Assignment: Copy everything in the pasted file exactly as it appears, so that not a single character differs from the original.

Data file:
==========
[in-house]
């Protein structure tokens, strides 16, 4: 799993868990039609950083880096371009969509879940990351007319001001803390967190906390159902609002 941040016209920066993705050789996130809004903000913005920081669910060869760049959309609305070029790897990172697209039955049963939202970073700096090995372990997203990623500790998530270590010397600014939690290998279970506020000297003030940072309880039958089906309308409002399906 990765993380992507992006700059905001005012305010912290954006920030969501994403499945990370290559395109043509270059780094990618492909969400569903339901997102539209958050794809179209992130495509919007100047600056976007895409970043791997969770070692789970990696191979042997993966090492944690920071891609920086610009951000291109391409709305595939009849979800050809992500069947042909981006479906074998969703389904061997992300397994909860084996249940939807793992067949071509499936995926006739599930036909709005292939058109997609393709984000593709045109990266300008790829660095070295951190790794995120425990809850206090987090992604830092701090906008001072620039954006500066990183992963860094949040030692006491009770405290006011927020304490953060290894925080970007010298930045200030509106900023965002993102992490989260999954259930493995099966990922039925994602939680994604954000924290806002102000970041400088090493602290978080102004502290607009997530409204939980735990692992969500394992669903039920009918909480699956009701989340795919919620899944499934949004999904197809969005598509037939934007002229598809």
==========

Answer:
[in-house]
């Protein structure tokens, strides 16, 4: 799993868990039609950083880096371009969509879940990351007319001001803390967190906390159902609002 941040016209920066993705050789996130809004903000913005920081669910060869760049959309609305070029790897990172697209039955049963939202970073700096090995372990997203990623500790998530270590010397600014939690290998279970506020000297003030940072309880039958089906309308409002399906 990765993380992507992006700059905001005012305010912290954006920030969501994403499945990370290559395109043509270059780094990618492909969400569903339901997102539209958050794809179209992130495509919007100047600056976007895409970043791997969770070692789970990696191979042997993966090492944690920071891609920086610009951000291109391409709305595939009849979800050809992500069947042909981006479906074998969703389904061997992300397994909860084996249940939807793992067949071509499936995926006739599930036909709005292939058109997609393709984000593709045109990266300008790829660095070295951190790794995120425990809850206090987090992604830092701090906008001072620039954006500066990183992963860094949040030692006491009770405290006011927020304490953060290894925080970007010298930045200030509106900023965002993102992490989260999954259930493995099966990922039925994602939680994604954000924290806002102000970041400088090493602290978080102004502290607009997530409204939980735990692992969500394992669903039920009918909480699956009701989340795919919620899944499934949004999904197809969005598509037939934007002229598809």